Connect with us

Hi, what are you looking for?


Senate Health Committee approves bill to clarify law on committing 18 year olds

By Brandon Moseley
Alabama Political Reporter

The Senate Health Committee gave a favorable report to a bill clarifying that 18 year olds are adults under the law and can be committed for insanity by a probate judge, just like any other adult.

Senate Bill 330 is sponsored by Sen. Tim Melson, R-Florence.  The bill allows for the commitment of people with mental illness

Melson said that there is some confusion by the probate judges under the law now because in some places in the Alabama code the age of majority is 18 and in others it is 19. This has made some judges reluctant to act on commitment motions for 18-year-olds.

Concerned citizen Sharon Gadd objected to the bill.

While she agreed with the need for more mental health treatment, she said that an 18 year old should be housed in a juvenile facility and not an adult one.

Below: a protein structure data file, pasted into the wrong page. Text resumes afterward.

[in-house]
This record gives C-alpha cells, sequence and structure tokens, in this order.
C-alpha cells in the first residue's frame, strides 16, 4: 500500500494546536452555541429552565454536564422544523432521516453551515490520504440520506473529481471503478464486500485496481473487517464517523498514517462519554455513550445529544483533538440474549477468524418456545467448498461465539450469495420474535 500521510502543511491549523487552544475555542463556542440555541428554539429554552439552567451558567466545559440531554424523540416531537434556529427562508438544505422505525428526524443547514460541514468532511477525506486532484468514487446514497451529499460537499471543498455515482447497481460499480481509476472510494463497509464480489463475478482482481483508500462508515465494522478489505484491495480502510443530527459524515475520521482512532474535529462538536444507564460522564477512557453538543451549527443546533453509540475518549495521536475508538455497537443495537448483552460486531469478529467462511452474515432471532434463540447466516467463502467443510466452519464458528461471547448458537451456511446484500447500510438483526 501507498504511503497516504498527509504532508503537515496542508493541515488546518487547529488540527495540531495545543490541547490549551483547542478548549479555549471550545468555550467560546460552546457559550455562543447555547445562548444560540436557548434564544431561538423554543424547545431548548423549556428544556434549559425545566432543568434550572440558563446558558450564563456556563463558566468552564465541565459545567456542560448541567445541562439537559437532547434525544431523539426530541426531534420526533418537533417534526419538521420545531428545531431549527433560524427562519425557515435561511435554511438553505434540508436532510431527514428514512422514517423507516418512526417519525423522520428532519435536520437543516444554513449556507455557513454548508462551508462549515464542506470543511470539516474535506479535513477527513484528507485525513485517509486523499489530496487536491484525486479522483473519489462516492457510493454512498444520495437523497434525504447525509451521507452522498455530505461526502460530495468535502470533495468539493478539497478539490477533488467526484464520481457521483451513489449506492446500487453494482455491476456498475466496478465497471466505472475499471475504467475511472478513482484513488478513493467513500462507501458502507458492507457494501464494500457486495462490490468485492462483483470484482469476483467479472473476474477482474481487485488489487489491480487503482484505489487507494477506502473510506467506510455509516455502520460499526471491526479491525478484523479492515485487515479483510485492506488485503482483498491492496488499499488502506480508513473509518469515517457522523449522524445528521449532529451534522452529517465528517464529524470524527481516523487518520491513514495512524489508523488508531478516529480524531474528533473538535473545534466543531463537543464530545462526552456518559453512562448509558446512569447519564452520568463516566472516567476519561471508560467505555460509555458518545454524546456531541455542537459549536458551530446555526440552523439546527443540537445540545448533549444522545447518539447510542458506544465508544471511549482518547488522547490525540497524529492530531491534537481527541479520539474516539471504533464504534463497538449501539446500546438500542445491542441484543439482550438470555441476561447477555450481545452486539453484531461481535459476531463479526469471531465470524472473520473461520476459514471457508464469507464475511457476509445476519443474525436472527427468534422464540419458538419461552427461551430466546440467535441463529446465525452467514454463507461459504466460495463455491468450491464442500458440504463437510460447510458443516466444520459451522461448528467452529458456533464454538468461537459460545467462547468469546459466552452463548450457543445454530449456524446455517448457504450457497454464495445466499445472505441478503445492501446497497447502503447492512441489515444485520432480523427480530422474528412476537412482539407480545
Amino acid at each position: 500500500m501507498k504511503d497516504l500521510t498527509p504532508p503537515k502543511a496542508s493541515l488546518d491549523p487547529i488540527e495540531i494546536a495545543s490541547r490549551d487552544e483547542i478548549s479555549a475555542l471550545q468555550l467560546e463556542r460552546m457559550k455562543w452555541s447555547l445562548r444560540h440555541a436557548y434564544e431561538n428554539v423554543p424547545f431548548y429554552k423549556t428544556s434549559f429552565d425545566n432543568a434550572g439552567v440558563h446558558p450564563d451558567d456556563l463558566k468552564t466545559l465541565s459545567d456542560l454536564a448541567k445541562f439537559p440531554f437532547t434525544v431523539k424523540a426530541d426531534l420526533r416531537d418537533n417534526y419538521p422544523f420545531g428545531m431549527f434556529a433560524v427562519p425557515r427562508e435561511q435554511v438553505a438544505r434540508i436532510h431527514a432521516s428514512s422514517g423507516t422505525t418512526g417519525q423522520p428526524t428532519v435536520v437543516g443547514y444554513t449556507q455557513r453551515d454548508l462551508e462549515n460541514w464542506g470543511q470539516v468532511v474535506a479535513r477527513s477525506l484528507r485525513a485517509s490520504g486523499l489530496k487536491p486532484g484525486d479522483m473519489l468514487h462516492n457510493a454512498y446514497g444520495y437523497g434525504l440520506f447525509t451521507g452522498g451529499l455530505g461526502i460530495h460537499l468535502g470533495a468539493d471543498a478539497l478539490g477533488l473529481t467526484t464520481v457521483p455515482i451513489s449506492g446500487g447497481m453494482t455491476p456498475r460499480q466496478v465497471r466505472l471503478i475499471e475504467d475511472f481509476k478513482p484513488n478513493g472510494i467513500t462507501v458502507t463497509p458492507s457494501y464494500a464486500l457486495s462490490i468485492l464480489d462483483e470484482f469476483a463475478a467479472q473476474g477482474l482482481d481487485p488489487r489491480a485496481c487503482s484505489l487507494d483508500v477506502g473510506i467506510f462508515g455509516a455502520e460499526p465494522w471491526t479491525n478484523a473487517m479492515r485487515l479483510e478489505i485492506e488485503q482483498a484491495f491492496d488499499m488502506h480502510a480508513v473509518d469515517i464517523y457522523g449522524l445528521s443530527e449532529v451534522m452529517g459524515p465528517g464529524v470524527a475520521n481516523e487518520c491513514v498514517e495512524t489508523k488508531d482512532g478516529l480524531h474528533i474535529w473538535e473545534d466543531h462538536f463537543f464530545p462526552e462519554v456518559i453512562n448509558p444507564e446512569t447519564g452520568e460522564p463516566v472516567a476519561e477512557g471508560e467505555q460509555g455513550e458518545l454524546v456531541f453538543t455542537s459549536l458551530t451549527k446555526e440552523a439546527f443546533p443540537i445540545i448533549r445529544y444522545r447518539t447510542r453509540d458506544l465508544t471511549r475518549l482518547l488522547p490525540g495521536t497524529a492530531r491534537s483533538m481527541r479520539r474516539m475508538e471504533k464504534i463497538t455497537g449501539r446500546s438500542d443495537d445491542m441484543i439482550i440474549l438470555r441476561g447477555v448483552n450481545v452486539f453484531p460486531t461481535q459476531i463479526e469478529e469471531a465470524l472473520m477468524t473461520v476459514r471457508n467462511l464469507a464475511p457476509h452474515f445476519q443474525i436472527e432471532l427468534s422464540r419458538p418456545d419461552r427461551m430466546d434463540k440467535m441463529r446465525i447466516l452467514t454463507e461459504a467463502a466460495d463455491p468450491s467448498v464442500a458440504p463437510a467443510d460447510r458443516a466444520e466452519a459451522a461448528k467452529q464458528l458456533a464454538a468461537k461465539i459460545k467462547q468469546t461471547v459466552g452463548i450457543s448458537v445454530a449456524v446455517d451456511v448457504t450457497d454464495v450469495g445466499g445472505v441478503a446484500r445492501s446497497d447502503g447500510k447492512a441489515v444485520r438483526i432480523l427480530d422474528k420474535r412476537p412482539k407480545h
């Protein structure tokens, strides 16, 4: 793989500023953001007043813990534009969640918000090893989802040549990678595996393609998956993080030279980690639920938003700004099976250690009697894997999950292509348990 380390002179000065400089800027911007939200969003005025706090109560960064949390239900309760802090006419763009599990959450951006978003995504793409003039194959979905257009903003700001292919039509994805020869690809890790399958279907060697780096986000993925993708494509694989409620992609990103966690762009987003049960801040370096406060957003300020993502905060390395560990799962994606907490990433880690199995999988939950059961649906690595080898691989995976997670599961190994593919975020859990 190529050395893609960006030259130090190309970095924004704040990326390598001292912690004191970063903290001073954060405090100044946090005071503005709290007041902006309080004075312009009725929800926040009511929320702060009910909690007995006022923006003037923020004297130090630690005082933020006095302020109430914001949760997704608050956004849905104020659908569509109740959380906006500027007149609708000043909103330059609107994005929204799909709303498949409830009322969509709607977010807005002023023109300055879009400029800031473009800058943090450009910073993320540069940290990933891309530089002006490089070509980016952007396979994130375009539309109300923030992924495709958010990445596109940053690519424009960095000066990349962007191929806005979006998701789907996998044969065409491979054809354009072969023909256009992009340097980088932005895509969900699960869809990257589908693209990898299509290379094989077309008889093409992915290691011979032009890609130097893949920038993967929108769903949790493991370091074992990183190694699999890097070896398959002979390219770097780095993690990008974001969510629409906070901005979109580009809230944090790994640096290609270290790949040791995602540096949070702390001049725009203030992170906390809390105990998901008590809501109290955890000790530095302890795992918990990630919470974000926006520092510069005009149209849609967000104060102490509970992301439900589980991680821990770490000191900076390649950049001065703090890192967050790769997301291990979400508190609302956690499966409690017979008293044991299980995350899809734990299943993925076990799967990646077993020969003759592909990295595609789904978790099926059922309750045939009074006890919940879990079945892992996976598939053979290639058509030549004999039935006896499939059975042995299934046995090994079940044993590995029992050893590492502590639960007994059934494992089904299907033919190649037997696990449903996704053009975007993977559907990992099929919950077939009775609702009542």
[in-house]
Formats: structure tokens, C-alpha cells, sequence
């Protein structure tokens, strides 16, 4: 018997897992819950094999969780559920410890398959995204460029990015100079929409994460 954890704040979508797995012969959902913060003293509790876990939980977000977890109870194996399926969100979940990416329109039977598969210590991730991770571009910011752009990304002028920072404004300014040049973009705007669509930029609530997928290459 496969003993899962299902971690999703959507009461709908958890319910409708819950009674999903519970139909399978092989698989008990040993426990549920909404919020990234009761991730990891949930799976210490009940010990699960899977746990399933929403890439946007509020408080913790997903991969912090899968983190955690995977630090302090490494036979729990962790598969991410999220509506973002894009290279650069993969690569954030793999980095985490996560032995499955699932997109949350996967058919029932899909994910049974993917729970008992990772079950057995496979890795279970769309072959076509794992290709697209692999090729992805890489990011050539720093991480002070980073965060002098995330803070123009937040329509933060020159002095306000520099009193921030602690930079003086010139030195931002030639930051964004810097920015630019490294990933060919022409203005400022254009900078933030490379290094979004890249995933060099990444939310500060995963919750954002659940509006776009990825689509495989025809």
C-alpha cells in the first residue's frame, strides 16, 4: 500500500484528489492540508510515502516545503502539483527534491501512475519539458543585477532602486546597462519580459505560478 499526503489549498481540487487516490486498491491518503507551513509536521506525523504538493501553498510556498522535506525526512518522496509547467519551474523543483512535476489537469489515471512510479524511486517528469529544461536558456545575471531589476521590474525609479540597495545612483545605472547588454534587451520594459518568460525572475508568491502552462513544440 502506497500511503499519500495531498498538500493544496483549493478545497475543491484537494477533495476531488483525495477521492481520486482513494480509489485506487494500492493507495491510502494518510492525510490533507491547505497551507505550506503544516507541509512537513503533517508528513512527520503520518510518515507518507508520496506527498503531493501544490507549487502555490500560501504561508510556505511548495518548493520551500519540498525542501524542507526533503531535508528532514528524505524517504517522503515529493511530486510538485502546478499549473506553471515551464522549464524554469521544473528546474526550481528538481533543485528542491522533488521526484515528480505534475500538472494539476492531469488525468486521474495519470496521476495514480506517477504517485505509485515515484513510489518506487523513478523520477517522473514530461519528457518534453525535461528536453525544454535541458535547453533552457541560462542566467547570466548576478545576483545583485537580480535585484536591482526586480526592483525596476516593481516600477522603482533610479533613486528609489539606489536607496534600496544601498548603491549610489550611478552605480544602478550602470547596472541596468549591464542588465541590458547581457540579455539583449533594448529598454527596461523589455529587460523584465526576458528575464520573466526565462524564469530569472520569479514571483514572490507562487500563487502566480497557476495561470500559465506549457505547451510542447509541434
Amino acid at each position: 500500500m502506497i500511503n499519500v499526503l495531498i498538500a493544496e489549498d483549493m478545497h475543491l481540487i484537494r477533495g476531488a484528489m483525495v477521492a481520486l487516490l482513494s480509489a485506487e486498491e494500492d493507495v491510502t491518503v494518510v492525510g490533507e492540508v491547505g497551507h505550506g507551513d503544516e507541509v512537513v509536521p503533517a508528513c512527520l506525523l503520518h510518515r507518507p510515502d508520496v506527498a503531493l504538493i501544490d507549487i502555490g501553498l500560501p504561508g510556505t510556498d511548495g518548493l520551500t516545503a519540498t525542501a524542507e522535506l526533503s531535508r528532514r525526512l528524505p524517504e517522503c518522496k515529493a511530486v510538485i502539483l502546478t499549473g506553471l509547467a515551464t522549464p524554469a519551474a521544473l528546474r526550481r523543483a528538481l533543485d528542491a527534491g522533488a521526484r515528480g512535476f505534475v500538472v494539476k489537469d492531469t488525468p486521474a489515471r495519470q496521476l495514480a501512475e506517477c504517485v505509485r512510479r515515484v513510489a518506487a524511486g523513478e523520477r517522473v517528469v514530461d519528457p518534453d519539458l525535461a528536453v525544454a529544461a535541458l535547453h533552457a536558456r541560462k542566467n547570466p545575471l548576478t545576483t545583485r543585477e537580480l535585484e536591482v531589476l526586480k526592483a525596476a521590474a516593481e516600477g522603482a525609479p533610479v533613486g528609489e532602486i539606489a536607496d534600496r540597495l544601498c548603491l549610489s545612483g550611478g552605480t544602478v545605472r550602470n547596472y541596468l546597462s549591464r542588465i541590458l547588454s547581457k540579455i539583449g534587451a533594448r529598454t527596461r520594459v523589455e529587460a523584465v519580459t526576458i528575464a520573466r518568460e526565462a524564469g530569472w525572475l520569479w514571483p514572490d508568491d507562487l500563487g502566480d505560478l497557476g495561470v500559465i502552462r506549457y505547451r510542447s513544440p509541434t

“Children who might be 18 and 19 are now going to be exposed to a public hearing in probate court where their record is not protected,” Gadd said. “A public proceeding that will follow them around for the rest of their life.”

Advertisement. Scroll to continue reading.

She was the only to speak at the public hearing.

State Sen. Cam Ward, R-Alabaster, said that the Taskforce on Juvenile Justice has made involuntary commitment one of the number one issues that they are looking at.

Ward said that the recent school shooting in Marjory Stoneman Douglas High School in Parkland, Florida, by 19-year-old Nikolas Jacob Cruz could have been prevented had authorities acted differently.

The committee voted to give the bill a favorable report.

SB330 now moves to the full Senate.

Written By

Brandon Moseley is a senior reporter with over nine years at Alabama Political Reporter. During that time he has written 8,697 articles for APR. You can email him at [email protected] or follow him on Facebook. Brandon is a native of Moody, Alabama, a graduate of Auburn University, and a seventh generation Alabamian.



When the federal government settles a lawsuit, funds will go only to the victims, the injured parties in the dispute, or the Treasury —...


Gov. Kay Ivey will host a ceremonial bill signing event in Montgomery for a number of bills passed during the 2021 Legislative Session.


Brooks spoke to the Fayette County Republican Party at their regular monthly meeting.


Fuel, lumber, bricks, corn, wheat, copper, housing and labor have gotten more expensive in the last year, sparking fears of inflation.